With DPNs

The Director Penalty Regime (“DPR”) encourages directors to ensure their company continues to lodge its BAS, even if the company can’t pay the resulting liability.

However, at the height of the COVID-19 pandemic when the ATO paused its debt, audit and lodgement work, many companies in financial difficulty stopped lodging their BAS because they knew they would be unable to pay the liability.

Now with the slow clamber out of the pandemic, many directors of SMEs are in a pickle with their ATO debt: Damned if they now lodge and damned if they don’t.

Quick recap

Under the DPR, directors who fail to discharge their duty to ensure the company pays its PAYG, SGC and GST (from 1 April 2020) become personally liable for a penalty equal to the company’s unpaid liability.

While a director is liable to pay a penalty (immediately after the end of the due date of the liability), the ATO Commissioner cannot commence recovery proceedings until the end of 21 days after he/she has given written notice of the penalty i.e. issued a Director Penalty Notice (“DPN”).

There are two types of DPN, depending on how up to date the company is with its reporting requirements: Non-lockdown DPNs and Lockdown DPNs.

For PAYG and GST, if the relevant BAS is lodged within 3 months of its due date, then any DPN issued for these liabilities is a non-lockdown DPN (i.e. the director has an opportunity, in theory, to do something to avoid personal liability). For SGC, the company needs to have reported its SGC liabilities by the due date.

With a non-lockdown DPN the director’s penalty is remitted if within 21 days of the date of the DPN notice the tax liability is paid or the company is put into administration or liquidation.

A lockdown DPN means that the director is liable no matter what: the only options for the director are to pay the debt, negotiate with the ATO or face bankruptcy.

Summary of position

The problem

With the ATO backing off on debt recovery and lodgement action, many companies in financial hardship have succumbed to the temptation not to lodge a BAS they couldn’t pay, and to do the same again as another BAS quarter rolls by.

Now the ATO is starting to resume activity and ask questions.

Directors, like rabbits in headlights, are panicked about letting the ATO know what they owe, and yet their procrastination founded on fear is causing or increasing their personal liability for ATO debts.

For some the issue of personal liability for ATO debt is just an additional worry on top of the worries of personal guarantees, potentially losing their home and the prospect of losing their known livelihood.

But for others it may make a difference and they would prefer to avoid personal liability for ATO debt.

What to do?

My advice: there are three key steps for directors in a pickle to consider, in consultation with and assistance from their accountant and possibly an insolvency practitioner.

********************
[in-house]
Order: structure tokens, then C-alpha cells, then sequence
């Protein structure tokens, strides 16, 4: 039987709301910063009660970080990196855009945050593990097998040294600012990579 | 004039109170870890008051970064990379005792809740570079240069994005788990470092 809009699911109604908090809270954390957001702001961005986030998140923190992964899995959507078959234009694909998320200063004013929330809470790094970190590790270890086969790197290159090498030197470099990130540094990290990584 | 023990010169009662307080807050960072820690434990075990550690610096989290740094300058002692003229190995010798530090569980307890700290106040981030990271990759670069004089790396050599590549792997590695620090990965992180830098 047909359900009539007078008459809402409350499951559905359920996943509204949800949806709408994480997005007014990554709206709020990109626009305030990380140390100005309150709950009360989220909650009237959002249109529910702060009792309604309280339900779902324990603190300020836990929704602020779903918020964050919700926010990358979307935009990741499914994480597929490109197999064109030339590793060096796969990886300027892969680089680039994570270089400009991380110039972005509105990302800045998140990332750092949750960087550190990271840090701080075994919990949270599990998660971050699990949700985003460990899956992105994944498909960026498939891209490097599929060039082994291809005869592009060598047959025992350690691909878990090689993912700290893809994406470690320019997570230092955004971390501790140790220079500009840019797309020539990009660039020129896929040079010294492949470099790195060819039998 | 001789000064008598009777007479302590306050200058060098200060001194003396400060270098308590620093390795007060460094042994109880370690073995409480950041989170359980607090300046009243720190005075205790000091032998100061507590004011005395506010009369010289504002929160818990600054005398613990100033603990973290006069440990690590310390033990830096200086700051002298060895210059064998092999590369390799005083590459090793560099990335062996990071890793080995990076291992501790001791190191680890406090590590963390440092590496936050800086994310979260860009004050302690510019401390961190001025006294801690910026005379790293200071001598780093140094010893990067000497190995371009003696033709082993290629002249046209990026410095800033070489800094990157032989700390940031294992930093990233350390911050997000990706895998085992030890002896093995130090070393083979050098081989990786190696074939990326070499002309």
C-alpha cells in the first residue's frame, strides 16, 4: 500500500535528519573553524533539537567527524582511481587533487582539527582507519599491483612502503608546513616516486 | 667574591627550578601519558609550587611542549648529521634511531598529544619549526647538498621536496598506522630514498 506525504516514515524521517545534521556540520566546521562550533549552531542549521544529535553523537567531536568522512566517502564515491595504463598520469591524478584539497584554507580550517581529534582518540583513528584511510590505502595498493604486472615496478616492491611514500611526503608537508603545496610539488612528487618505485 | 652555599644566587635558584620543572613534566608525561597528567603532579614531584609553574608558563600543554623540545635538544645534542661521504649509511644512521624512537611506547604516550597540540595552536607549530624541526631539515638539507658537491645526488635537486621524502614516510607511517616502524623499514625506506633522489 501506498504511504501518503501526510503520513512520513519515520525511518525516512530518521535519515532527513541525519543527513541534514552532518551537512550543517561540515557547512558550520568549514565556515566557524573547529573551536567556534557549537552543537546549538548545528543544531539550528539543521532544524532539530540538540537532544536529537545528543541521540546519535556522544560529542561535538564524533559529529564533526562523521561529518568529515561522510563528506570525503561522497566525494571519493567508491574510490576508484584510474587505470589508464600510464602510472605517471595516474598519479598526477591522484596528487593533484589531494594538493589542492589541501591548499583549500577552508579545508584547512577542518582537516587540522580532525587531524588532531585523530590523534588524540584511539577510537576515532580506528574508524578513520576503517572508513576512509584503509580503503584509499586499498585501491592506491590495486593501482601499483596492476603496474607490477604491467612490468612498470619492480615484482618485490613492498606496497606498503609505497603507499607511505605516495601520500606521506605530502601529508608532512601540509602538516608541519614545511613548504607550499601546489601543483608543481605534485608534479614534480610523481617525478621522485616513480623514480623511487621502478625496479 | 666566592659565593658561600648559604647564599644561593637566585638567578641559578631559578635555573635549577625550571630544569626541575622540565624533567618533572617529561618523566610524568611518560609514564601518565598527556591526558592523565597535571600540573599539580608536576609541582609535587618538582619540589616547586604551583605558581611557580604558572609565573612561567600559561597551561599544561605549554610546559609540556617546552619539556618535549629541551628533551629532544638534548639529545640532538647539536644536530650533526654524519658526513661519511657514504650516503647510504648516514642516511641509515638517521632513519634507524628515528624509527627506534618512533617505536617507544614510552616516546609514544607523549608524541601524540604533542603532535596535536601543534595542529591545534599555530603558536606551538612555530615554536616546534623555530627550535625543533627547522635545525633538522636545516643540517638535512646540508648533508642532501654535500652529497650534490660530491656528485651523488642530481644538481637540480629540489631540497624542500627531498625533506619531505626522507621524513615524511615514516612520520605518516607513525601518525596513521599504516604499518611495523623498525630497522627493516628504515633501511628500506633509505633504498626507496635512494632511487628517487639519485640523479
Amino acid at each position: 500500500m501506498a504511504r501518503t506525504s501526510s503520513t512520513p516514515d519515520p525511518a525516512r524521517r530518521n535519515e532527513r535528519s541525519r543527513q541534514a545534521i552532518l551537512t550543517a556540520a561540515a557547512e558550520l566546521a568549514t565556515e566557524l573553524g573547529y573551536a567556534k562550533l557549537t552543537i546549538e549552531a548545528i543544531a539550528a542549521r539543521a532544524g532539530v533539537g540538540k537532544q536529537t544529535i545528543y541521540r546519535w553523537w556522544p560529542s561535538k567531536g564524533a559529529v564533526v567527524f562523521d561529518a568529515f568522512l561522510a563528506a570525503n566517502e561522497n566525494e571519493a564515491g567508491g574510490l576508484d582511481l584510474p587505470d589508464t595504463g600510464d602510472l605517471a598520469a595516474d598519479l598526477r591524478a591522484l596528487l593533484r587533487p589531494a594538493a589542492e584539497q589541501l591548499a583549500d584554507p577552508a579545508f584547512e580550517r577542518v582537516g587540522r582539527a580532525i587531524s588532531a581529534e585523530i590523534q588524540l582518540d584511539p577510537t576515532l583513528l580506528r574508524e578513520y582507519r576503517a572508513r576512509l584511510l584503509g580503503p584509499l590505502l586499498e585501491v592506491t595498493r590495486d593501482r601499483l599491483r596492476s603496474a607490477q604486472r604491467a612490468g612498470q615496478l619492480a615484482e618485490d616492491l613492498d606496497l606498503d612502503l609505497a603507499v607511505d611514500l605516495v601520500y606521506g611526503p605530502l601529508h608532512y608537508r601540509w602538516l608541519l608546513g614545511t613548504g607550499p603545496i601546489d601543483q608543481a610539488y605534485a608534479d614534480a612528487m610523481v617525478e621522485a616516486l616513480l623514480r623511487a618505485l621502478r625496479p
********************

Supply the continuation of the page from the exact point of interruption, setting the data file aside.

1.       Consider the big picture

Should the business continue? Is it viable? Is it profitable? Is there a future for the business? Is there a reasonable possibility that the business can get out of the ‘black hole’? Are the business’ liabilities surmountable?

To properly make this assessment, the director needs up to date figures and realistic forecasts, and to make a sober assessment.

Directors need more than just hope that recovery is possible. There should be realistic reasons and factors to support the conclusion reached.

It is a difficult question for a director to consider, but should the director be doing something different for a living?

Conclusion:                Yes, the business should continue – Step 2.

Not sure/No – Consult an insolvency practitioner.

Consider lodgement of BAS.

2.       Need an external administrator?

Having determined that the business should continue (in particular, that it is or will shortly be profitable), the next consideration is whether the business can climb out of the black hole on its own, quickly enough, or whether it needs external assistance to restructure its debt through a formal procedure such as a voluntary administration, small business restructure or liquidation.

Is the level of debt manageable with a strategy for the business to ‘go it alone’, or is the debt too great to ever pay creditors in full or pay in an acceptable timeframe?

Conclusion:       Yes, debt manageable – Step 3

Not sure/No – Consult an insolvency practitioner.

Consider lodgement of BAS.

3.       Sorting out the ATO debt

In sorting out the ATO debt, resuming communication with the ATO is critical.

I suggest the following action:

(i)      Formulate a realistic viable payment plan proposal for the ATO, that the business can adhere to. This is a further double check on Step 1.

(ii)    Lodge all outstanding BAS, and attend to all other statutory reporting requirements. This is a necessary pre-requisite before engaging the ATO in payment plan discussions, and to possibly prevent directors’ personal liability from occurring or increasing.

(iii)   Approach the ATO with the payment plan proposal and the necessary supporting information and documentation.

(iv)    Continue to communicate and negotiate with the ATO to reach an agreement.

In conclusion, for directors in a pickle, the three steps should be actioned ASAP. Time is running out with the ATO. When the business appears on the ATO’s radar because of non-lodgement, questions will be asked and if BAS are still not lodged, the ATO can estimate the debt.

While it may seem to directors that the situation is out of their control, that they are impotent, that is not correct. They can still, and should, be proactive even at this stage, and make the appropriate informed and timely decisions, then take action, rather than just waiting for the ATO to catch up.